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Evaluating Medical Breakthroughs — Why Randomized Controlled Trials are so Important

Evaluating Medical Breakthroughs — Why Randomized Controlled Trials are so Important

Two scientists look at a computer screen evaluating the results of a randomized clinical trialA new drug medical treatment or test comes on the market. It sounds promising. But is it safe? Is it effective? Is there a way to know?

In the words of W. Edwards Deming, “In God we trust, all others [must] bring data.”

One way to “bring data” in testing the effectiveness of a new medical intervention is a randomized controlled trial (RCT). An RCT study evaluates the effectiveness of a medication or medical treatment by encouraging a bias-free evaluation.

If you conduct an Internet news search for “randomized controlled trial,” you’ll find tens of thousands of trial results being shared on everything from vaccinations for shingles to whether eating protein will benefit elderly men. These trials often receive media attention because they are considered the “gold standard” of clinical trials.

In fact, according to BMJ, RCTs are “most rigorous way of determining whether a cause-effect relation exists between treatment and outcome and for assessing the cost effectiveness of a treatment.”

What makes these trials so highly regarded? The answer lies in the design of the trials themselves.

Components of a Randomized Controlled Trial

From setup to completion, a high-quality RCT is dependent on its design to ensure quality and impartiality. These are some of the main components of an RCT:

  • Endpoints: Primary and secondary endpoints are determined before the study starts.
    • The primary endpoint is the outcome that is considered most important for evaluating the effect of an intervention.

Secondary endpoints evaluate other effects of the intervention.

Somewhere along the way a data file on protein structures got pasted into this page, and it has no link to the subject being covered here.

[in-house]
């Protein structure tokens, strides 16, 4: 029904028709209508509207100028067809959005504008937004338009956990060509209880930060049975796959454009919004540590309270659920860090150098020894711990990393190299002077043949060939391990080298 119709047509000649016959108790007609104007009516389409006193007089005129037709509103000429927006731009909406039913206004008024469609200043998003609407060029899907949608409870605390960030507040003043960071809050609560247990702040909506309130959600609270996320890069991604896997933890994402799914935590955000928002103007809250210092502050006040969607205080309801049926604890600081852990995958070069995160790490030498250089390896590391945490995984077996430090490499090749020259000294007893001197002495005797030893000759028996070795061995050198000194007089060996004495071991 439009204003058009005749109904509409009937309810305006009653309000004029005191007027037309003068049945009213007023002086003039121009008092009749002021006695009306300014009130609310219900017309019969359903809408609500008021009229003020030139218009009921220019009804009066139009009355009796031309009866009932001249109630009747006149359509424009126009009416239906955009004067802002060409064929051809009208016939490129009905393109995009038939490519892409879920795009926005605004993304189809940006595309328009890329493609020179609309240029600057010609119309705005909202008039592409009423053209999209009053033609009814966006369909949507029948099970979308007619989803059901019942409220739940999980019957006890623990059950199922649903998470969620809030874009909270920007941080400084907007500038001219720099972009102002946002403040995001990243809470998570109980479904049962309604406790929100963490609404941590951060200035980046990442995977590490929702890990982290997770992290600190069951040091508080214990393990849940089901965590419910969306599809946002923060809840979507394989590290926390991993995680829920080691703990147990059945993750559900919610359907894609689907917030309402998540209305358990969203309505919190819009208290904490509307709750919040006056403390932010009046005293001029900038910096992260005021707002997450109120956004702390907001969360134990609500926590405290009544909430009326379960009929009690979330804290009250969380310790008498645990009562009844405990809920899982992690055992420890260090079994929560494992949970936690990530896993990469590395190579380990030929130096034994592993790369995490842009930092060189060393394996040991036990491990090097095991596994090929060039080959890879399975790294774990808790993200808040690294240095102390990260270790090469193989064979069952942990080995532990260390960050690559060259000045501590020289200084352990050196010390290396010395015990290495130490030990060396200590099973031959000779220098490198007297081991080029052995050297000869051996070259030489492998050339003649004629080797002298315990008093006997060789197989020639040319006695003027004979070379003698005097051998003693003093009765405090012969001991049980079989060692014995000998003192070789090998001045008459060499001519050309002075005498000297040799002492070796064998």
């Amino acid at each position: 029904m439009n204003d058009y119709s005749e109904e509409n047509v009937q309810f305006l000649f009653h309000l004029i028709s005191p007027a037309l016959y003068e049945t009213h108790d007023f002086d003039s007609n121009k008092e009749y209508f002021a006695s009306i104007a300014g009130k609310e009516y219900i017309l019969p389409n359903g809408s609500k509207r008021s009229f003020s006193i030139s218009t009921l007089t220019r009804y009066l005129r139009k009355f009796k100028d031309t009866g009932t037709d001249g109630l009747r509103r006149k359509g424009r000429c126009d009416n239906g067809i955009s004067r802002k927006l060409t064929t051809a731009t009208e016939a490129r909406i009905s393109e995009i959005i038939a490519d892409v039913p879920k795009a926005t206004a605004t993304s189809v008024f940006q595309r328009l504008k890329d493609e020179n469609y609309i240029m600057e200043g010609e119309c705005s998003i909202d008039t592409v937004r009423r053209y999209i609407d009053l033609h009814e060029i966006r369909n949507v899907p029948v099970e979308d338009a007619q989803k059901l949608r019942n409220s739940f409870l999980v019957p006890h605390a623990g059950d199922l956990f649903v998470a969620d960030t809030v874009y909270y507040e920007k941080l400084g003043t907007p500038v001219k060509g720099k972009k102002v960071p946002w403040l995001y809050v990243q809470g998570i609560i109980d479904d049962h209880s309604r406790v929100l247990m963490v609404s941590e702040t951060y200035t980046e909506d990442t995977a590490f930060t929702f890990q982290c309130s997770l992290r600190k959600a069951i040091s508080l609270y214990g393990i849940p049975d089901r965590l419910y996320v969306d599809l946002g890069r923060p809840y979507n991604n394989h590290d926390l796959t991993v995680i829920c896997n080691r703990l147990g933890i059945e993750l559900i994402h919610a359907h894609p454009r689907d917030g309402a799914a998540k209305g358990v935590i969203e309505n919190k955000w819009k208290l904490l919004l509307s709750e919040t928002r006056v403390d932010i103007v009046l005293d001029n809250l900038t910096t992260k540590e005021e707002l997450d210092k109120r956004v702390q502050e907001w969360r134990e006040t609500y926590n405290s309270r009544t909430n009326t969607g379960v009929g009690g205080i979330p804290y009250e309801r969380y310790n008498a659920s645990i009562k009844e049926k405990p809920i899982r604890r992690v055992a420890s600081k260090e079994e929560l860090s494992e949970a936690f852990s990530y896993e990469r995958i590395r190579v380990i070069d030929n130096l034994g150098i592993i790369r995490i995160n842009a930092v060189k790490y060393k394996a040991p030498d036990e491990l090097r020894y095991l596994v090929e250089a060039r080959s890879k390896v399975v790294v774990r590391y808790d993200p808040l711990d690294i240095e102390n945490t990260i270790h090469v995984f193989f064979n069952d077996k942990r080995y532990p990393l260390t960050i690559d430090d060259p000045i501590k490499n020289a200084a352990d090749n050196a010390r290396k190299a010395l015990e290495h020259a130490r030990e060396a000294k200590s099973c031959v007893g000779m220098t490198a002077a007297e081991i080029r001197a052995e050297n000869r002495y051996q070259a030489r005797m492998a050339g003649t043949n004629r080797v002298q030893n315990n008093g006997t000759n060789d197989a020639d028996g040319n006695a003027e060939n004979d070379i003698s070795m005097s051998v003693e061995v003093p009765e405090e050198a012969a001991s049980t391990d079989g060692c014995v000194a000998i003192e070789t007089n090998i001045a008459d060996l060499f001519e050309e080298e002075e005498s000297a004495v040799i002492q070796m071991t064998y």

• Study Population: The RCT needs to define the exact criteria for who is eligible to participate in the trial and should reflect those who suffer from the condition or disease. Additionally, a large sample size from diverse areas can add to the strength of the study.
  • Randomization: Once a representative sample of patients are selected, they are randomly assigned into different study groups (experimental and control) to ensure the groups are comparable.
    • The experimental group will receive the new treatment or medication that is being tested; the control group will receive treatment as usual. This enables researchers to evaluate which group demonstrated the most improvement in symptoms and/or disease markers.
    • According to the National Institute of Health’s Office of Behavioral & Social Science Research, randomization is important to achieve balance: “patients in different groups are similar for characteristics such as age, gender, social class, time of year of presentation, country of presentation, and type of hospital.”
    • For example, randomization means that both the experimental and control group have equal representation in men, or people aged 20-45, or from the US.
  • Blinding: Blinding means hiding the treatment from either patient or the physician/test administrator. So, for example, in a medication RCT, the patient may be given a placebo and neither the patient or the physician would know that it is a placebo.
    • Double-blind study: neither the patient nor physician know which treatment is being given.
    • Double-blind pharmacogenomics study: Since the physician uses the genetic test to guide medication selection, the patient and the “central raters” are blinded – meaning it’s not clear who had taken the genetic test and who had not. The central raters administer the depression rating scale to assess the patient’s depression severity.

All these steps work to ensure the most unbiased test results. By eliminating the placebo effect (in which a patient has a response to a placebo) and isolating the impact of the intervention through blinding, RCTs can lead to great advancements in the medical arena.

This blog is for informational purposes only and does not constitute medical advice. Do not make any changes to your current medications or dosing without consulting your healthcare provider.

The GeneSight test must be ordered by and used only in consultation with a healthcare provider who can prescribe medications. As with all genetic tests, the GeneSight test results have limitations and do not constitute medical advice. The test results are designed to be just one part of a larger, complete patient assessment, which would include proper diagnosis and consideration of your medical history, other medications you may be taking, your family history, and other factors.

If you are a healthcare provider and interested in learning more about the GeneSight test, please call us at 855.891.9415. If you are a patient, please talk with your doctor to see if the GeneSight test may be helpful.

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